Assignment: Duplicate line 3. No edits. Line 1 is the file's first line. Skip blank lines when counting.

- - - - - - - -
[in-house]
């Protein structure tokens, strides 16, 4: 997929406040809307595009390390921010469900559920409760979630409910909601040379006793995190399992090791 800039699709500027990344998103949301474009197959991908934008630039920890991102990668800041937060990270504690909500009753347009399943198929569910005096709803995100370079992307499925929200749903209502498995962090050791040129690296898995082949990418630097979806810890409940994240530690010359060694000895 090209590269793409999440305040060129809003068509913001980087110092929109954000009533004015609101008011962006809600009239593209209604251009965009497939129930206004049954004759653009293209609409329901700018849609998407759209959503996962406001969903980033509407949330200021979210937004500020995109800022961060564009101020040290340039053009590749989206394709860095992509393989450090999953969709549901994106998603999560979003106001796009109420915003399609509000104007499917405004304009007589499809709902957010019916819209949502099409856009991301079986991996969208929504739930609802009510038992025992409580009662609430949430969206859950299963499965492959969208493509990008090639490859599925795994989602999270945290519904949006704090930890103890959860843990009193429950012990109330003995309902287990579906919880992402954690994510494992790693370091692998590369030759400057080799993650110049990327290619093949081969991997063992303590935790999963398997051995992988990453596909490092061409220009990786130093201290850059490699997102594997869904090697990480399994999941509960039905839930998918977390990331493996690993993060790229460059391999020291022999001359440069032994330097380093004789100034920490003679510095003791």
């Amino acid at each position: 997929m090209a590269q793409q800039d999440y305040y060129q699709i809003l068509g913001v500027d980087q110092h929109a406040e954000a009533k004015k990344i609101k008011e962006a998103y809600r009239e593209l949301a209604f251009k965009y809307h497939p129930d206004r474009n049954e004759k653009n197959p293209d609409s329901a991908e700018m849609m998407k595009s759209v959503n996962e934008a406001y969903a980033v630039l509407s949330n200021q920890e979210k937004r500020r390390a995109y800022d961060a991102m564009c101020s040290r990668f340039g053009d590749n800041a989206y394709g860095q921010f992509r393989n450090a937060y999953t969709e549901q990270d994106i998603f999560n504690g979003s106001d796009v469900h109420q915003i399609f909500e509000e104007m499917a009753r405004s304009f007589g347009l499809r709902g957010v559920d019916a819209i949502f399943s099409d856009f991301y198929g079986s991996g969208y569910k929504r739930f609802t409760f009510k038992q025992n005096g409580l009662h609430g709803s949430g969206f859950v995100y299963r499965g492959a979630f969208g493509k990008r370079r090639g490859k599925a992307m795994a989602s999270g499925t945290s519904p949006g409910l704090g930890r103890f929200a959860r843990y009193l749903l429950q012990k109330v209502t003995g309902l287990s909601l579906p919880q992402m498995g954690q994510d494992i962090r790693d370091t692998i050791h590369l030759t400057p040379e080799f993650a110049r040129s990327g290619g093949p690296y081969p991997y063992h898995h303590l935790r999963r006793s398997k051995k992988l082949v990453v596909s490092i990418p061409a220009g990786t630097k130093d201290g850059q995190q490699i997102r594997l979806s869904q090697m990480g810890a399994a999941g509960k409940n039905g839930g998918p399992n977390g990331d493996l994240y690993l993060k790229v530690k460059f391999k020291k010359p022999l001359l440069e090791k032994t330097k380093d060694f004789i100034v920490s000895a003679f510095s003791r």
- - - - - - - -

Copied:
């Amino acid at each position: 997929m090209a590269q793409q800039d999440y305040y060129q699709i809003l068509g913001v500027d980087q110092h929109a406040e954000a009533k004015k990344i609101k008011e962006a998103y809600r009239e593209l949301a209604f251009k965009y809307h497939p129930d206004r474009n049954e004759k653009n197959p293209d609409s329901a991908e700018m849609m998407k595009s759209v959503n996962e934008a406001y969903a980033v630039l509407s949330n200021q920890e979210k937004r500020r390390a995109y800022d961060a991102m564009c101020s040290r990668f340039g053009d590749n800041a989206y394709g860095q921010f992509r393989n450090a937060y999953t969709e549901q990270d994106i998603f999560n504690g979003s106001d796009v469900h109420q915003i399609f909500e509000e104007m499917a009753r405004s304009f007589g347009l499809r709902g957010v559920d019916a819209i949502f399943s099409d856009f991301y198929g079986s991996g969208y569910k929504r739930f609802t409760f009510k038992q025992n005096g409580l009662h609430g709803s949430g969206f859950v995100y299963r499965g492959a979630f969208g493509k990008r370079r090639g490859k599925a992307m795994a989602s999270g499925t945290s519904p949006g409910l704090g930890r103890f929200a959860r843990y009193l749903l429950q012990k109330v209502t003995g309902l287990s909601l579906p919880q992402m498995g954690q994510d494992i962090r790693d370091t692998i050791h590369l030759t400057p040379e080799f993650a110049r040129s990327g290619g093949p690296y081969p991997y063992h898995h303590l935790r999963r006793s398997k051995k992988l082949v990453v596909s490092i990418p061409a220009g990786t630097k130093d201290g850059q995190q490699i997102r594997l979806s869904q090697m990480g810890a399994a999941g509960k409940n039905g839930g998918p399992n977390g990331d493996l994240y690993l993060k790229v530690k460059f391999k020291k010359p022999l001359l440069e090791k032994t330097k380093d060694f004789i100034v920490s000895a003679f510095s003791r």